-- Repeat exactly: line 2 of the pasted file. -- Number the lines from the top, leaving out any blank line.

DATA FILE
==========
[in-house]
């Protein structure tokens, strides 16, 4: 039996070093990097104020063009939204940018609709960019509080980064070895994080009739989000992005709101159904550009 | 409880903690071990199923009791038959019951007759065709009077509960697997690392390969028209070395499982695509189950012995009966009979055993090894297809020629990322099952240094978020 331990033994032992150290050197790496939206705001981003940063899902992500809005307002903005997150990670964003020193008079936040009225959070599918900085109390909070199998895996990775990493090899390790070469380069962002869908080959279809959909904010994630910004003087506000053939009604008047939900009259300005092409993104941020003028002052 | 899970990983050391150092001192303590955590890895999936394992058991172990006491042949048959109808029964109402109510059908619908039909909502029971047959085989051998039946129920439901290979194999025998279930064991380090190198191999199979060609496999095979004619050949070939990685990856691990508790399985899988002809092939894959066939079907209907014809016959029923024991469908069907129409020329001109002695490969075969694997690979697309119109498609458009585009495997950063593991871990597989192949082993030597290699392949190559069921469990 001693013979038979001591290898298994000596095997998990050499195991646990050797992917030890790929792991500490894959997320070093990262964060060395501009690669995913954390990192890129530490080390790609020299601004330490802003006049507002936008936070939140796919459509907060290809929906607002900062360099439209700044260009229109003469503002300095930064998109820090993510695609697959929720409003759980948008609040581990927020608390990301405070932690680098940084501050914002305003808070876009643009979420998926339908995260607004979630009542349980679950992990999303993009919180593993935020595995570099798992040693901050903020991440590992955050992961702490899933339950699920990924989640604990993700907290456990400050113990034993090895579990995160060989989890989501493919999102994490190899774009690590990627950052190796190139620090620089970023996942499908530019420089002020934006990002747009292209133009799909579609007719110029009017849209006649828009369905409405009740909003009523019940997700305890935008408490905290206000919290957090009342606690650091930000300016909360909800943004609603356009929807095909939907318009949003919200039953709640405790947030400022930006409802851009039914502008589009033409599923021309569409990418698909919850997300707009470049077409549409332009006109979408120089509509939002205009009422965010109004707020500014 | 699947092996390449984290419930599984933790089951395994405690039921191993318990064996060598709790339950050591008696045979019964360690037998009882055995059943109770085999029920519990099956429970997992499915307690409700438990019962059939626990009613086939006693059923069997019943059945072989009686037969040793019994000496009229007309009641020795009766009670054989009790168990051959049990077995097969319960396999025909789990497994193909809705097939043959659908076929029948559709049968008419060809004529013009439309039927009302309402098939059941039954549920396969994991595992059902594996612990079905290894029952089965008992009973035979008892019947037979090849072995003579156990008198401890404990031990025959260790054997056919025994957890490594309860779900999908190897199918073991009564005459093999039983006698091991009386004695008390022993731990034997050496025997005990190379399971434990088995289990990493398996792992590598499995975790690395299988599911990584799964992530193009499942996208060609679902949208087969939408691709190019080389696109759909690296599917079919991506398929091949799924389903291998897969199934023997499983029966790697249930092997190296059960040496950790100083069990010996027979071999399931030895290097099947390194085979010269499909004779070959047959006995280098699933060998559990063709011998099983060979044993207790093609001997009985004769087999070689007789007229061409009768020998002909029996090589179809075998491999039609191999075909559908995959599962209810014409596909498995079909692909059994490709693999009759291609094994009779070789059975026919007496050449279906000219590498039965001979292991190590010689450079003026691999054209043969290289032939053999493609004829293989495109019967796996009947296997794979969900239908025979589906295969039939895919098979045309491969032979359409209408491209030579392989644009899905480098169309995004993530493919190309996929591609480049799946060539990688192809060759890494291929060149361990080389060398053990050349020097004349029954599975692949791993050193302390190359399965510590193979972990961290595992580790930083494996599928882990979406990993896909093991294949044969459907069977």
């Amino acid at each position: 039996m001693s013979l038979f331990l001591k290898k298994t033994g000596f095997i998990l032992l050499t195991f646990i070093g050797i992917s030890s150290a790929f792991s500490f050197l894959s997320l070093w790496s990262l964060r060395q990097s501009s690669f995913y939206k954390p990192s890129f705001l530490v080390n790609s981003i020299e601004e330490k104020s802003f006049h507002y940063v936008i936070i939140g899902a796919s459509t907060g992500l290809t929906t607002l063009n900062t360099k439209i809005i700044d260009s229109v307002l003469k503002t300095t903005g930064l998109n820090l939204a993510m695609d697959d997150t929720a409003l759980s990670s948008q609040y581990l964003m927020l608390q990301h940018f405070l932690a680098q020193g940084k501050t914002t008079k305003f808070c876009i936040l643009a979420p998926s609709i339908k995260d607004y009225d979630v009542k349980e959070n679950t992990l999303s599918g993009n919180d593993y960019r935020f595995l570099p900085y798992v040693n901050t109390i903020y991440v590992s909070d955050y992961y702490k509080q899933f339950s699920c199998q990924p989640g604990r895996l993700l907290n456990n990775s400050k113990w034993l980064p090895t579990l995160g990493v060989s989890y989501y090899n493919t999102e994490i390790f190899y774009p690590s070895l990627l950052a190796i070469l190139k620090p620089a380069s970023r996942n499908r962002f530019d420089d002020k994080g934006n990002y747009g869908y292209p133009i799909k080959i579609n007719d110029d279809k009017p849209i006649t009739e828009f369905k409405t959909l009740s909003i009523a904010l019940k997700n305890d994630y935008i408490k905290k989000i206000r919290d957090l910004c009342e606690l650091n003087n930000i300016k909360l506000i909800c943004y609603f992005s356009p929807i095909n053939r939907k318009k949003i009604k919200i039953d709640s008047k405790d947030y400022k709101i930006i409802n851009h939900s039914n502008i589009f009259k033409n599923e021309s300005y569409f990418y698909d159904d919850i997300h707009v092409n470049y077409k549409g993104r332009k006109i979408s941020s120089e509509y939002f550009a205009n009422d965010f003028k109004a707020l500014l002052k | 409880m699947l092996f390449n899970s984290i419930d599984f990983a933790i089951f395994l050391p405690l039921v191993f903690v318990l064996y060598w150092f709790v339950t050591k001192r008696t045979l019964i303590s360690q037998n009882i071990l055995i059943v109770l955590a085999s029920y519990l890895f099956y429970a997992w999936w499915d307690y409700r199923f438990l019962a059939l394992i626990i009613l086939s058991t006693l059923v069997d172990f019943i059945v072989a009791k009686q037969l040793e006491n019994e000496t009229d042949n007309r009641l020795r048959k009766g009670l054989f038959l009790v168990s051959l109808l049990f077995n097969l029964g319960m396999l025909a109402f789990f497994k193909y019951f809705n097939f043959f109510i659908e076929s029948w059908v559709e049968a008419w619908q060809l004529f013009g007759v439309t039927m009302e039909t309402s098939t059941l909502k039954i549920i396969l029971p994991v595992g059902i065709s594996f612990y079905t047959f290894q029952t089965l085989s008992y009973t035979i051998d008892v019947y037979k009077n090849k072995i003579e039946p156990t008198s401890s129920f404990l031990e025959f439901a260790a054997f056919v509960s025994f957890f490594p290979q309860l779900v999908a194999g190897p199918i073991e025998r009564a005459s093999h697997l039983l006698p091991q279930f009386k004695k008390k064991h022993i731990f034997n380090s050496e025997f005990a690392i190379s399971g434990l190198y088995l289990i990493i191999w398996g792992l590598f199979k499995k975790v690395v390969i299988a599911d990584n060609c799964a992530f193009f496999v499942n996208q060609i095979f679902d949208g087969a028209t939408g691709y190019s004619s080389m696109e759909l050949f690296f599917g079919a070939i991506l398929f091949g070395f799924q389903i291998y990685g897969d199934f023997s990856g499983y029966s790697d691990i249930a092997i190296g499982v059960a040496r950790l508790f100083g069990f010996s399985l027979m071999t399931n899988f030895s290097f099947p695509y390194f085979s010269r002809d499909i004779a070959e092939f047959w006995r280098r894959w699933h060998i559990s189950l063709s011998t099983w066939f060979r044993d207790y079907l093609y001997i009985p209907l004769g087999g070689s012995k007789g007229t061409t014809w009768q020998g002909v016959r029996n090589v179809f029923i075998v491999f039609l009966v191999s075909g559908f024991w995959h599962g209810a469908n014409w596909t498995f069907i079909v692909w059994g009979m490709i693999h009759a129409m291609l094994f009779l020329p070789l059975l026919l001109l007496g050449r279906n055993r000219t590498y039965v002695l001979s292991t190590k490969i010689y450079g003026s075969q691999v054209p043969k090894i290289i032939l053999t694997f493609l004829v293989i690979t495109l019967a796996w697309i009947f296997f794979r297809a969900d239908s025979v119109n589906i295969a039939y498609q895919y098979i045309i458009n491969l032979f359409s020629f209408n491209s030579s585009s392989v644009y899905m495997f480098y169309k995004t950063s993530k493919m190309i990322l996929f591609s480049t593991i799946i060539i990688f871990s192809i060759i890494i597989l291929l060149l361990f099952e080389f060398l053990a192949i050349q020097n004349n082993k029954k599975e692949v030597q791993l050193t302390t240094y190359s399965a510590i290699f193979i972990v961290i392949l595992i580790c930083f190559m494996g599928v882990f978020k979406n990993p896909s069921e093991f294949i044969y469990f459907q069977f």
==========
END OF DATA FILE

């Protein structure tokens, strides 16, 4: 039996070093990097104020063009939204940018609709960019509080980064070895994080009739989000992005709101159904550009 | 409880903690071990199923009791038959019951007759065709009077509960697997690392390969028209070395499982695509189950012995009966009979055993090894297809020629990322099952240094978020 331990033994032992150290050197790496939206705001981003940063899902992500809005307002903005997150990670964003020193008079936040009225959070599918900085109390909070199998895996990775990493090899390790070469380069962002869908080959279809959909904010994630910004003087506000053939009604008047939900009259300005092409993104941020003028002052 | 899970990983050391150092001192303590955590890895999936394992058991172990006491042949048959109808029964109402109510059908619908039909909502029971047959085989051998039946129920439901290979194999025998279930064991380090190198191999199979060609496999095979004619050949070939990685990856691990508790399985899988002809092939894959066939079907209907014809016959029923024991469908069907129409020329001109002695490969075969694997690979697309119109498609458009585009495997950063593991871990597989192949082993030597290699392949190559069921469990 001693013979038979001591290898298994000596095997998990050499195991646990050797992917030890790929792991500490894959997320070093990262964060060395501009690669995913954390990192890129530490080390790609020299601004330490802003006049507002936008936070939140796919459509907060290809929906607002900062360099439209700044260009229109003469503002300095930064998109820090993510695609697959929720409003759980948008609040581990927020608390990301405070932690680098940084501050914002305003808070876009643009979420998926339908995260607004979630009542349980679950992990999303993009919180593993935020595995570099798992040693901050903020991440590992955050992961702490899933339950699920990924989640604990993700907290456990400050113990034993090895579990995160060989989890989501493919999102994490190899774009690590990627950052190796190139620090620089970023996942499908530019420089002020934006990002747009292209133009799909579609007719110029009017849209006649828009369905409405009740909003009523019940997700305890935008408490905290206000919290957090009342606690650091930000300016909360909800943004609603356009929807095909939907318009949003919200039953709640405790947030400022930006409802851009039914502008589009033409599923021309569409990418698909919850997300707009470049077409549409332009006109979408120089509509939002205009009422965010109004707020500014 | 699947092996390449984290419930599984933790089951395994405690039921191993318990064996060598709790339950050591008696045979019964360690037998009882055995059943109770085999029920519990099956429970997992499915307690409700438990019962059939626990009613086939006693059923069997019943059945072989009686037969040793019994000496009229007309009641020795009766009670054989009790168990051959049990077995097969319960396999025909789990497994193909809705097939043959659908076929029948559709049968008419060809004529013009439309039927009302309402098939059941039954549920396969994991595992059902594996612990079905290894029952089965008992009973035979008892019947037979090849072995003579156990008198401890404990031990025959260790054997056919025994957890490594309860779900999908190897199918073991009564005459093999039983006698091991009386004695008390022993731990034997050496025997005990190379399971434990088995289990990493398996792992590598499995975790690395299988599911990584799964992530193009499942996208060609679902949208087969939408691709190019080389696109759909690296599917079919991506398929091949799924389903291998897969199934023997499983029966790697249930092997190296059960040496950790100083069990010996027979071999399931030895290097099947390194085979010269499909004779070959047959006995280098699933060998559990063709011998099983060979044993207790093609001997009985004769087999070689007789007229061409009768020998002909029996090589179809075998491999039609191999075909559908995959599962209810014409596909498995079909692909059994490709693999009759291609094994009779070789059975026919007496050449279906000219590498039965001979292991190590010689450079003026691999054209043969290289032939053999493609004829293989495109019967796996009947296997794979969900239908025979589906295969039939895919098979045309491969032979359409209408491209030579392989644009899905480098169309995004993530493919190309996929591609480049799946060539990688192809060759890494291929060149361990080389060398053990050349020097004349029954599975692949791993050193302390190359399965510590193979972990961290595992580790930083494996599928882990979406990993896909093991294949044969459907069977």